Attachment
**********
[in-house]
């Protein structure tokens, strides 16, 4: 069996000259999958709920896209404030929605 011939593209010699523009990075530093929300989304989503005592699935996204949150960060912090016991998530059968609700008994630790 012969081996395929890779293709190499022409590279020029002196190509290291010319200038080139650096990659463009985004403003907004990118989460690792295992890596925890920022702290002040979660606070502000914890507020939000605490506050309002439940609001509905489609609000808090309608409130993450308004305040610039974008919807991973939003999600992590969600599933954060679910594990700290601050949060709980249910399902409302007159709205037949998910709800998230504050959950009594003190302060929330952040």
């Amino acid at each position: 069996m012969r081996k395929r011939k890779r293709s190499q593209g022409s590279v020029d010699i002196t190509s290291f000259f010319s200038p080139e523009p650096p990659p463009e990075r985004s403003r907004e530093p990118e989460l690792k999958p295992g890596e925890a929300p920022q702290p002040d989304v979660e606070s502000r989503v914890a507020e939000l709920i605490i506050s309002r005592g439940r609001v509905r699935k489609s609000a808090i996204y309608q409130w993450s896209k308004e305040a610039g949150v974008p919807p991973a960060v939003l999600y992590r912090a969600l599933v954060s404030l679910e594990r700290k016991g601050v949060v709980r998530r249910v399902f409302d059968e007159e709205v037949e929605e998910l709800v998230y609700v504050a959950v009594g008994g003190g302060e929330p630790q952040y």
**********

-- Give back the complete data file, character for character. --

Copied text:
[in-house]
């Protein structure tokens, strides 16, 4: 069996000259999958709920896209404030929605 011939593209010699523009990075530093929300989304989503005592699935996204949150960060912090016991998530059968609700008994630790 012969081996395929890779293709190499022409590279020029002196190509290291010319200038080139650096990659463009985004403003907004990118989460690792295992890596925890920022702290002040979660606070502000914890507020939000605490506050309002439940609001509905489609609000808090309608409130993450308004305040610039974008919807991973939003999600992590969600599933954060679910594990700290601050949060709980249910399902409302007159709205037949998910709800998230504050959950009594003190302060929330952040």
């Amino acid at each position: 069996m012969r081996k395929r011939k890779r293709s190499q593209g022409s590279v020029d010699i002196t190509s290291f000259f010319s200038p080139e523009p650096p990659p463009e990075r985004s403003r907004e530093p990118e989460l690792k999958p295992g890596e925890a929300p920022q702290p002040d989304v979660e606070s502000r989503v914890a507020e939000l709920i605490i506050s309002r005592g439940r609001v509905r699935k489609s609000a808090i996204y309608q409130w993450s896209k308004e305040a610039g949150v974008p919807p991973a960060v939003l999600y992590r912090a969600l599933v954060s404030l679910e594990r700290k016991g601050v949060v709980r998530r249910v399902f409302d059968e007159e709205v037949e929605e998910l709800v998230y609700v504050a959950v009594g008994g003190g302060e929330p630790q952040y």